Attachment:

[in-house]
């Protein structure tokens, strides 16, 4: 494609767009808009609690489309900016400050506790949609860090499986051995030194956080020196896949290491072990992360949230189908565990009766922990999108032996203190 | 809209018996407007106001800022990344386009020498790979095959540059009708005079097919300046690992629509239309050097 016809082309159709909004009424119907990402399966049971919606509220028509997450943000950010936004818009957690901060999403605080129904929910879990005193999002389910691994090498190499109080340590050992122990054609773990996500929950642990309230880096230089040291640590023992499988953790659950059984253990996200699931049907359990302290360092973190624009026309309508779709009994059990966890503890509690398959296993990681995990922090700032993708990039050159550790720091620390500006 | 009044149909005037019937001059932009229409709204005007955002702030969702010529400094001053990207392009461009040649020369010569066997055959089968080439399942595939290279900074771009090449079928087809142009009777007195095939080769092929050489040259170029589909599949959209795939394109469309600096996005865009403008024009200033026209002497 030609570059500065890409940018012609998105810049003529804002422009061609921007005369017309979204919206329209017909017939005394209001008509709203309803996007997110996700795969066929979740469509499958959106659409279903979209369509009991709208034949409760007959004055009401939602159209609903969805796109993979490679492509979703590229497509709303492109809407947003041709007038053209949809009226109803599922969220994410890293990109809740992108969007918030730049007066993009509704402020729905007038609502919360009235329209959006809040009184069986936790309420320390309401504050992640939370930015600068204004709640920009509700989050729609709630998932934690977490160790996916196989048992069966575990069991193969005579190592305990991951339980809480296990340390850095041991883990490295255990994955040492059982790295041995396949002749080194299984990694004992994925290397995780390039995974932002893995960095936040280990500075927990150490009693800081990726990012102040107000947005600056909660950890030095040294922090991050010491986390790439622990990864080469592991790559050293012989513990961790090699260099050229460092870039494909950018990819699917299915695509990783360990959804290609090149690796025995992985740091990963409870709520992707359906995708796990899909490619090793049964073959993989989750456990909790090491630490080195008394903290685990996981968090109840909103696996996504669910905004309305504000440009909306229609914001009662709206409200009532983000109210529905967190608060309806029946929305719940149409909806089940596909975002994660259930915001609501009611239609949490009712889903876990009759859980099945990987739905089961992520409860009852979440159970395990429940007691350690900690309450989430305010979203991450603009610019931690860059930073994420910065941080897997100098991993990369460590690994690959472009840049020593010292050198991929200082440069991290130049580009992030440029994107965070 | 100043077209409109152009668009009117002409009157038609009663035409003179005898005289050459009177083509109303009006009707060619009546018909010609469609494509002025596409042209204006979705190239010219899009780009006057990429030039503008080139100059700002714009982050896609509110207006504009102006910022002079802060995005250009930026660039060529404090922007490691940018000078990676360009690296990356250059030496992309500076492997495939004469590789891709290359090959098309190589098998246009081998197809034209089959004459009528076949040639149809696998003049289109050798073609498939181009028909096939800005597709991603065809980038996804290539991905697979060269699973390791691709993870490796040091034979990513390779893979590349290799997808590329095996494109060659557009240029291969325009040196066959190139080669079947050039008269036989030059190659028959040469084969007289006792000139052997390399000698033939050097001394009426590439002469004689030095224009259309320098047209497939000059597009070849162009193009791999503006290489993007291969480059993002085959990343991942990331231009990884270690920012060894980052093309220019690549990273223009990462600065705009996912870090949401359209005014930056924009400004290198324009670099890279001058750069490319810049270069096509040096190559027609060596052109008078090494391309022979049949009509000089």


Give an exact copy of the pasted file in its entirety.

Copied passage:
[in-house]
């Protein structure tokens, strides 16, 4: 494609767009808009609690489309900016400050506790949609860090499986051995030194956080020196896949290491072990992360949230189908565990009766922990999108032996203190 | 809209018996407007106001800022990344386009020498790979095959540059009708005079097919300046690992629509239309050097 016809082309159709909004009424119907990402399966049971919606509220028509997450943000950010936004818009957690901060999403605080129904929910879990005193999002389910691994090498190499109080340590050992122990054609773990996500929950642990309230880096230089040291640590023992499988953790659950059984253990996200699931049907359990302290360092973190624009026309309508779709009994059990966890503890509690398959296993990681995990922090700032993708990039050159550790720091620390500006 | 009044149909005037019937001059932009229409709204005007955002702030969702010529400094001053990207392009461009040649020369010569066997055959089968080439399942595939290279900074771009090449079928087809142009009777007195095939080769092929050489040259170029589909599949959209795939394109469309600096996005865009403008024009200033026209002497 030609570059500065890409940018012609998105810049003529804002422009061609921007005369017309979204919206329209017909017939005394209001008509709203309803996007997110996700795969066929979740469509499958959106659409279903979209369509009991709208034949409760007959004055009401939602159209609903969805796109993979490679492509979703590229497509709303492109809407947003041709007038053209949809009226109803599922969220994410890293990109809740992108969007918030730049007066993009509704402020729905007038609502919360009235329209959006809040009184069986936790309420320390309401504050992640939370930015600068204004709640920009509700989050729609709630998932934690977490160790996916196989048992069966575990069991193969005579190592305990991951339980809480296990340390850095041991883990490295255990994955040492059982790295041995396949002749080194299984990694004992994925290397995780390039995974932002893995960095936040280990500075927990150490009693800081990726990012102040107000947005600056909660950890030095040294922090991050010491986390790439622990990864080469592991790559050293012989513990961790090699260099050229460092870039494909950018990819699917299915695509990783360990959804290609090149690796025995992985740091990963409870709520992707359906995708796990899909490619090793049964073959993989989750456990909790090491630490080195008394903290685990996981968090109840909103696996996504669910905004309305504000440009909306229609914001009662709206409200009532983000109210529905967190608060309806029946929305719940149409909806089940596909975002994660259930915001609501009611239609949490009712889903876990009759859980099945990987739905089961992520409860009852979440159970395990429940007691350690900690309450989430305010979203991450603009610019931690860059930073994420910065941080897997100098991993990369460590690994690959472009840049020593010292050198991929200082440069991290130049580009992030440029994107965070 | 100043077209409109152009668009009117002409009157038609009663035409003179005898005289050459009177083509109303009006009707060619009546018909010609469609494509002025596409042209204006979705190239010219899009780009006057990429030039503008080139100059700002714009982050896609509110207006504009102006910022002079802060995005250009930026660039060529404090922007490691940018000078990676360009690296990356250059030496992309500076492997495939004469590789891709290359090959098309190589098998246009081998197809034209089959004459009528076949040639149809696998003049289109050798073609498939181009028909096939800005597709991603065809980038996804290539991905697979060269699973390791691709993870490796040091034979990513390779893979590349290799997808590329095996494109060659557009240029291969325009040196066959190139080669079947050039008269036989030059190659028959040469084969007289006792000139052997390399000698033939050097001394009426590439002469004689030095224009259309320098047209497939000059597009070849162009193009791999503006290489993007291969480059993002085959990343991942990331231009990884270690920012060894980052093309220019690549990273223009990462600065705009996912870090949401359209005014930056924009400004290198324009670099890279001058750069490319810049270069096509040096190559027609060596052109008078090494391309022979049949009509000089």